Wednesday, September 8, 2010

Parking Privatization Article Roundup

While I initially thought that I could read through the deal between the City of Indianapolis and Affiliated Computer Services (ACS) for management of publicly owned parking spaces and garages within the city, I was wrong. It is full of legal mumbo-jumbo and is frankly not something I can read through and have a full grasp of. For this, I'll be mainly relying on what others who have read the deal are saying.

Lawyer and blogger Paul Ogden* of Ogden on Politics has written several articles with more to come. In this post, he documents (with page numbers) specific points of the proposed deal. Among those are that Dennison Parking and Indianapolis Metropolitan Police Department officers will still be playing their role as they are now, but ACS will be who they answer to. This concerns me a bit, since ACS is basically handing over a chunk of change per year and keeping the rest, and I'm not sure I'm comfortable with law enforcement officers essentially working for a private company increasing their profit margin while having a paycheck cut by taxpayers.

Also, remember a couple of years ago the formerly great The Indianapolis Star published an exposé on how city employees were abusing permits for free parking in metered spots? A bunch of city employees lost these privileges, and ever since then they've been trying to work around it. Well, it looks like this benefit is coming back, since the contract allows the city to set up special street parking for city, state, and federal employees. And even though the city still owns the parking spaces under this deal, it'll have to fork money over to ACS.

Finally, just like with the Indiana Pacers, the city will rely on ACS to be honest and upfront to provide numbers on finances. There are several parts of the deal that rely on profit margins, and ACS could potentially manipulate these numbers to get the "best" parts of the deal in their favor.

And while defenders of the deal will say "The council still controls meter rates!", it's worth noting that the contract essentially sets out how meter rates should increase. And if the council fails to act, ACS will be compensated.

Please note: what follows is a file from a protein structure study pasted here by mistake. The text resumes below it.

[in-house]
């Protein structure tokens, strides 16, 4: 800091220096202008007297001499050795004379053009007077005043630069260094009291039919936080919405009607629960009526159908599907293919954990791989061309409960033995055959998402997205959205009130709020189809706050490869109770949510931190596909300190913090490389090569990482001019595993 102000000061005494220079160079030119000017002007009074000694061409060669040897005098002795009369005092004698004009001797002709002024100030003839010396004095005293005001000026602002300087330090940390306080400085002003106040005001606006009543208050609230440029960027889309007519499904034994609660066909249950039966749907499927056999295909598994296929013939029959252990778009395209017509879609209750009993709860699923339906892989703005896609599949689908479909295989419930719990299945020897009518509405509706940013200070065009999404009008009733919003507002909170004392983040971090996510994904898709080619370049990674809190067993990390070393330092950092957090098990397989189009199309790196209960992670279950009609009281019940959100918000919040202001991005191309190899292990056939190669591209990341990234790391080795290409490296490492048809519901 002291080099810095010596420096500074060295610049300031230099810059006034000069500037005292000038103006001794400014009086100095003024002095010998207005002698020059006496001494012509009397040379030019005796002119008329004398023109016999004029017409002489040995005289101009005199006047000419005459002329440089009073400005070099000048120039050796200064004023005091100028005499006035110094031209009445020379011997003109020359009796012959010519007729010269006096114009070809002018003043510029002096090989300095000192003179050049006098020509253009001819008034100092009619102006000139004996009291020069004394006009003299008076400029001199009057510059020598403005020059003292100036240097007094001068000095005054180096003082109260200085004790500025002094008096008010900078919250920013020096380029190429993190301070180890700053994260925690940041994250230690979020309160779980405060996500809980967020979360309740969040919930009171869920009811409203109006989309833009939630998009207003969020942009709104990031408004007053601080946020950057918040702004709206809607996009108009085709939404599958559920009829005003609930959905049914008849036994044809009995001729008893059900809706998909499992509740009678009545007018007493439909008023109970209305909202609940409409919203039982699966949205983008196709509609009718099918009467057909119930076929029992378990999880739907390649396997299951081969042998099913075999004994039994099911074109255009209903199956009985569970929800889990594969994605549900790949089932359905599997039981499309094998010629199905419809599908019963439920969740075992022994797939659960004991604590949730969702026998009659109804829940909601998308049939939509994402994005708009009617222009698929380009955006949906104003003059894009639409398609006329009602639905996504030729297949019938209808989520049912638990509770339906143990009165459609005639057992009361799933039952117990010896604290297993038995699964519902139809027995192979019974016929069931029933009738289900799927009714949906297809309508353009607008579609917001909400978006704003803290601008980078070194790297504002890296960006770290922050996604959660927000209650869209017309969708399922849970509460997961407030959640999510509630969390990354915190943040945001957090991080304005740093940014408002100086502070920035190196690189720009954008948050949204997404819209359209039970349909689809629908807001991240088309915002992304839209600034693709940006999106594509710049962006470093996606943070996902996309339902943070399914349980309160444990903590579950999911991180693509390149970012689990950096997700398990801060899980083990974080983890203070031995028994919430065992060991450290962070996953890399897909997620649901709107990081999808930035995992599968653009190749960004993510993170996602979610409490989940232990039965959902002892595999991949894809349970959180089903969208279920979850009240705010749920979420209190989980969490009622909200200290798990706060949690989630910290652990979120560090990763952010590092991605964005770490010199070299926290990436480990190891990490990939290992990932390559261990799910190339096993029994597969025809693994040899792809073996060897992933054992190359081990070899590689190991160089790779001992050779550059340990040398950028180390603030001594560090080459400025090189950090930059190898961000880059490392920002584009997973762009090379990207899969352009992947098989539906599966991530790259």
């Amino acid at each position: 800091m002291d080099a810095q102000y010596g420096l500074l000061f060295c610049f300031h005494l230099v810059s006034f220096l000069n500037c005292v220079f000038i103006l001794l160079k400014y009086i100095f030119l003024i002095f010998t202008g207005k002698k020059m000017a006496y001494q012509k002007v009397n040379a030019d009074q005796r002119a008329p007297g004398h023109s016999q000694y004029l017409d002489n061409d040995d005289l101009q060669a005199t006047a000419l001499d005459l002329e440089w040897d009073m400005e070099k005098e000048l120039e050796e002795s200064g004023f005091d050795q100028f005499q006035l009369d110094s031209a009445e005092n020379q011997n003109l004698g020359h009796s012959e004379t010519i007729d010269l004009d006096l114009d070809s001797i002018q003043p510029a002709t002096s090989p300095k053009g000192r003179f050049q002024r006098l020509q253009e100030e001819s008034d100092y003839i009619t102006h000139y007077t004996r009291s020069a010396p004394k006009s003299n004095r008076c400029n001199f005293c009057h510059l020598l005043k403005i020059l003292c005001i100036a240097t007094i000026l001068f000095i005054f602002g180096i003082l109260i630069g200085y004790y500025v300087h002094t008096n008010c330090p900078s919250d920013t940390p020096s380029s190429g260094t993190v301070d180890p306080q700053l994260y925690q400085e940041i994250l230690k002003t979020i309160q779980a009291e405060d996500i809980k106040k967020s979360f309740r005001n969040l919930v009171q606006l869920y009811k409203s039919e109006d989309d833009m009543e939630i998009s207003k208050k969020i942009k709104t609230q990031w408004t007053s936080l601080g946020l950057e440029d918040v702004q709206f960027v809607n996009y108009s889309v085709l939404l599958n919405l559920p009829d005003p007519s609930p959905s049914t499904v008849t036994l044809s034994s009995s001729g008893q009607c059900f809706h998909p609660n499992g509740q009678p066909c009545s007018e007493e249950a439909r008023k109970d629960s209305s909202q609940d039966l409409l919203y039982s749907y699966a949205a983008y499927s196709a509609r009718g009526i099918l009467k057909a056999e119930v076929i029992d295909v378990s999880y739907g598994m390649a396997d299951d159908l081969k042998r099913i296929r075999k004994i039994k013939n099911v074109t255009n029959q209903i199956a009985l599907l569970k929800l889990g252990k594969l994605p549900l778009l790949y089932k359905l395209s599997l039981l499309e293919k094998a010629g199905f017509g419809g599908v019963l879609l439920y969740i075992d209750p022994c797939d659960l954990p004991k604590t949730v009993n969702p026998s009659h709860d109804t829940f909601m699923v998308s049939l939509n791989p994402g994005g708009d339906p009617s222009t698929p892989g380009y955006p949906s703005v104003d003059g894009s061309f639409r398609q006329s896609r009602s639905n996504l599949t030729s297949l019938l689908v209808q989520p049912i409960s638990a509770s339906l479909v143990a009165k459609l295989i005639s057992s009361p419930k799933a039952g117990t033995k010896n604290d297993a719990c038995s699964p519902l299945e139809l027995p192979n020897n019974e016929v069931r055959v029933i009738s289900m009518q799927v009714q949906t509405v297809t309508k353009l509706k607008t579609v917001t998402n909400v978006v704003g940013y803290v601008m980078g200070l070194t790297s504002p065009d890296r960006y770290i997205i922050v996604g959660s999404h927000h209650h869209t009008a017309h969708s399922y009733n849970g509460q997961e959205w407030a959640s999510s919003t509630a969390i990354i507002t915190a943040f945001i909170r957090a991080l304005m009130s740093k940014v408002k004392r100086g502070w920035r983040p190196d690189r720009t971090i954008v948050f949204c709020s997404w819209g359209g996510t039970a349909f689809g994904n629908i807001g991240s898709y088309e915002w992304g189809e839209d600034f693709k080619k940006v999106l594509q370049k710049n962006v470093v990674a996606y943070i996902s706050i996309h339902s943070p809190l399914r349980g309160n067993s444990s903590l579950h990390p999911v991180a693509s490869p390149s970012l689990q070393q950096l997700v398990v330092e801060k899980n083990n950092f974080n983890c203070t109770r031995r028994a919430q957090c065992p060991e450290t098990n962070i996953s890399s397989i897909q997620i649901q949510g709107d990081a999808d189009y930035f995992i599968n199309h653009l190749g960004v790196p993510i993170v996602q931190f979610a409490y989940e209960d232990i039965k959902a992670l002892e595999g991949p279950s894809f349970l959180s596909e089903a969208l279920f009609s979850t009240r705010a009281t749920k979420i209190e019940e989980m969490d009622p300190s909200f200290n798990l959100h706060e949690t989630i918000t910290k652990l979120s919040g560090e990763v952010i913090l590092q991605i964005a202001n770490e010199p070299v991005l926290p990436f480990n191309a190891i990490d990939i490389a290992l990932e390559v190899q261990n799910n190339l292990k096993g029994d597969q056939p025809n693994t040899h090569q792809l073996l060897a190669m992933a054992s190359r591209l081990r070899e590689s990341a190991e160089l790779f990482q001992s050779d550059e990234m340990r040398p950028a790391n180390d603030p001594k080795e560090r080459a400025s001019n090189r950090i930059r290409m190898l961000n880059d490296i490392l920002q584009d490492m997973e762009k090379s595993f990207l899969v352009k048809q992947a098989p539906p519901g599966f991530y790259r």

Finally, Aaron M. Renn has written about similarities between the infamous Chicago privatized parking deal and Indianapolis' deal over at his The Urbanophile blog. Renn, who praised the water utility transfer as "privatize with yourself", is very critical of the ACS contract.

First, he plays with some numbers from the Indianapolis Business Journal to determine how much profit will actually be made versus how much ACS will actually have to spend. He points out the current cost of parking is $845,000 annually, and ACS is estimated to make between $724 million and $1.2 billion over the 50 year contract. I am not a numbers guy, so those that are can go look over his math, but I find the end result quite disturbing.

Second, he notes that the city is not receiving any independent financial advice. The advice they are receiving is from Morgan Stanley, one of the beneficiaries of the Chicago parking boondoggle.

One of the most disturbing points Renn brings up is he claims that the ACS deal is almost a Save As-Copy-Paste edit of the Chicago deal, and that where the deals diverge, it is actually WORSE for Indianapolis.

I've read his whole article several times and am still digesting it, and I suggest you do the same. Jackie Nytes, one of the City-County Councilors on the Democrat side, left a comment thanking Renn for writing this up. I plan to forward the article, as well as Ogden's series of articles, to my representatives and encourage you to do so as well.

In the weeks to come, I'm certain more of the local pundits will weigh in. I gave the city the benefit of the doubt when they held those public meetings a month or so ago. That doubt is now gone. The only aspect of parking that is broken in this city in the lack of it. In much of the deal, the city is taking something that isn't broken and breaking it just for the hell of it.

Finally, some personal insight: Could the city have written a one-sided deal and chosen some other vendor besides ACS? I know Governor Mitch Daniels is enamored by all things Mitch Roob (Roob is a former employee of ACS, and helped ACS score the gig with the failed privatization of the Family Social Services Administration with IBM), I just don't know why people in this state keep going to him for everything. The man led a failed privatization effort with FSSA and is under fire on the lack of public records being published under his management of the Indiana Economic Development Corporation. Failure seems to follow his projects around, and yet our elected officials keep going back to him for advice. Mayor Greg Ballard didn't even consider ACS' involvement with the failed FSSA privatization and seemed puzzled when questioned about it. Do his political advisors just don't know about being judged by the company you keep, or do they not care?

Finally, kudos to Zach Adamson. Adamson is a Democratic candidate for an At-Large on the City County Council in 2011. Adamson has been an outspoken critic of this deal. Can any of the current At-Large representatives say they've even thought about the parking deal as much as Adamson has?

Other posts on the subject:

Advance Indiana

*Full disclosure, Paul Ogden is representing me in a class-action lawsuit against Marion County Traffic Court.

1 comment:

  1. Would you find it helpful to see the two side-by-side with differences highlighted?

    ACS vs Chicago

    Admittedly there are deficiencies in this technique because the lines 'break' in different places, but it makes the differences (er, lack thereof) plainly visible.


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